Here you will find everything to do with writing, whether it is my writing or what I'm learning from reading books on writing.  Reading, vocabulary, and grammar are the tools of the trade. The very best people to learn from are the ones who are seasoned writers who teach writing. You would be wise to enlist them as your mentors, as I have.

When I first heard about this movie it immediately got my attention. Words and Pictures - the story of my life! Writing has taken a front row seat but painting is a close second (having been in the lead for many years.) And with Clive Owen and Juliette Binoche as the main characters, well, it sounded like a winner to me. And yes, I loved it (Jim did, too.)

To continue with my notes on WPM (The Writer's Portable Mentor), I'm reading through the second chapter and again, I liked her idea about keeping a Lexicon (your own specialized dictionary) of words that are "juicy and hot". I have been collecting words for many years using a variety of notebooks. From Word Smart, to 30 Days to a Better Vocabulary, and on and on, my vocabulary has grown (but don't ask me where those notebooks are). And I know that reading a lot will definitely improve your vocabulary and build a strong core of words to use when writing.

I just started reading a book for writers that I think may be a bit different from the usual. It is called "The Writer's Portable Mentor: A Guide to Art, Craft, and the Writing Life" by Priscilla Long.

The first chapter advises us to write daily. Certainly something I've heard before, but I am actually more excited about the way she said this than I have been with past writing books. If any of you have read Julia Cameron's "The Artist's Way", she recommends writing daily. But it is more to get rid of the annoying voice in your head that spills its guts into your brain and blocks the creative you. Her advice is to write and write and never go back to read it, just forget it since it is sewage. I did it for awhile (I read "The Artist's Way" in a group setting, twice) but didn't feel like it helped me.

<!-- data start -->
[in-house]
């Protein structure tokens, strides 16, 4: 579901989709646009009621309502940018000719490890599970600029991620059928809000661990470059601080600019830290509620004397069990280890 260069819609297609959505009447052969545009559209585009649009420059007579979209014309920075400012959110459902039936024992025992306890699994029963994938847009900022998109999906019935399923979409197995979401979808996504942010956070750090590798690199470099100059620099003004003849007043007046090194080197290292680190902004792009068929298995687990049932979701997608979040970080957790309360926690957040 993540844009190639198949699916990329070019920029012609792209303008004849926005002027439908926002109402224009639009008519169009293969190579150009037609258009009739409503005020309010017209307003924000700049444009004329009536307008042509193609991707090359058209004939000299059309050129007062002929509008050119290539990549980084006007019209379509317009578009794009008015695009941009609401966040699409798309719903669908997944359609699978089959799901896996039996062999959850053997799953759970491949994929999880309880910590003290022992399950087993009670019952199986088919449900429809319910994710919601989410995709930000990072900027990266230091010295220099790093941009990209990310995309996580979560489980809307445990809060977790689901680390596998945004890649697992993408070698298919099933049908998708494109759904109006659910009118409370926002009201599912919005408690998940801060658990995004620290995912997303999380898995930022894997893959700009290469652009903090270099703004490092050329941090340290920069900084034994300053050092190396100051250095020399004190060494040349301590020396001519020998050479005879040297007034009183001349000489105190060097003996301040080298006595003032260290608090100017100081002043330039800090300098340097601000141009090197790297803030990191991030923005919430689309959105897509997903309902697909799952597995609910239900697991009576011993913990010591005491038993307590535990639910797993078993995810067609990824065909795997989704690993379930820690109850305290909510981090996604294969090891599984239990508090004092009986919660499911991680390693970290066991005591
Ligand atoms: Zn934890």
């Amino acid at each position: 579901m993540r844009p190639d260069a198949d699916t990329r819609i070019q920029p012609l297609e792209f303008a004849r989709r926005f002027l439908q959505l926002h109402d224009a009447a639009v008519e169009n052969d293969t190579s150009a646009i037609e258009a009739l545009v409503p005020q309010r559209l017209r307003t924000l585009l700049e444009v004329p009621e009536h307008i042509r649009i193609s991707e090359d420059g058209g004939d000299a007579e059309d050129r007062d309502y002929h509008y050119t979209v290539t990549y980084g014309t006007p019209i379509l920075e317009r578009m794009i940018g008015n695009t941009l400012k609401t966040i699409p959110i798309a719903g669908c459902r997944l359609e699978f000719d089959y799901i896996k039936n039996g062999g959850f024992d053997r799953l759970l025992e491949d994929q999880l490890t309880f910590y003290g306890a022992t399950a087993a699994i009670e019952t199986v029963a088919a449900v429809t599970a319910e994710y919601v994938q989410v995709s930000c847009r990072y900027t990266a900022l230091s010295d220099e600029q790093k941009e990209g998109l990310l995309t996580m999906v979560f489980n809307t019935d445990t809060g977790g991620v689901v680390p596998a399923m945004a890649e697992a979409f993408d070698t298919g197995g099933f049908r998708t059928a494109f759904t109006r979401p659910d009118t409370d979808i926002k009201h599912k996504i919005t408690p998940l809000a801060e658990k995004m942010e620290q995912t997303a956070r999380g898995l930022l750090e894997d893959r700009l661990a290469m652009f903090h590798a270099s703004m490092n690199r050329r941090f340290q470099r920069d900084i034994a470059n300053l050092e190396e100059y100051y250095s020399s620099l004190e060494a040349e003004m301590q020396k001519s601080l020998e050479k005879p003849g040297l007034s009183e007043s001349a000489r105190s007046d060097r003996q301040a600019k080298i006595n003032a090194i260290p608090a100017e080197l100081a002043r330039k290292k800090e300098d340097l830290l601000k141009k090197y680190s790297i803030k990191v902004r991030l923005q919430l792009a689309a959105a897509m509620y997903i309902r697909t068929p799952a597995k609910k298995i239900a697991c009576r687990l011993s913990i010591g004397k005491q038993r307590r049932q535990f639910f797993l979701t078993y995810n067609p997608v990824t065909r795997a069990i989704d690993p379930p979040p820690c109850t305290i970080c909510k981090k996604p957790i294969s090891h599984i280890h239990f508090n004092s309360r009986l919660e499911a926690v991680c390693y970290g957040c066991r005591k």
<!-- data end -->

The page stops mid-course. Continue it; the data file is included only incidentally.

When I decided to finally get my writing out there, i.e., put it into book form, print it, and have it available for sale, it was a fairly easy decision for me to make to self-publish. With a BA degree in English, and having worked in the computer industry as a Senior Technical Writer, and having written umpteen stories and even completed a couple of books, not to mention having read scores and scores of books since I was old enough to hold a book in my own hands, including books for children, young adults, novels, fiction, and non-fiction, I figured I was fairly well qualified to edit my own writing. I just had to figure out the steps involved in getting my first novel print-ready.

So your best friend just published her first novel. And even though you have been writing 'all your life' and she just took it up oh, about a year ago, her book was purchased by a big-time publisher and all of your books are stashed away in a drawer.

Although Roger Ebert slammed 'Authors Anonymous', I enjoyed it mostly because it accentuates the absurdity of people whose egos are blown out of proportion to the reality of their success as writers. It shows how writing and publishing a book can be a crapshoot; maybe your book will be a success and you'll make a ton of money, maybe it won't. Does it matter if you are intelligent? No. Does it matter if you have a degree in English? No. Does it matter if you have credentials as a writer up the wazoo? No. It is all just a roll of the dice; maybe you'll get seven, maybe you'll get snake eyes, or maybe you'll get a two and a three.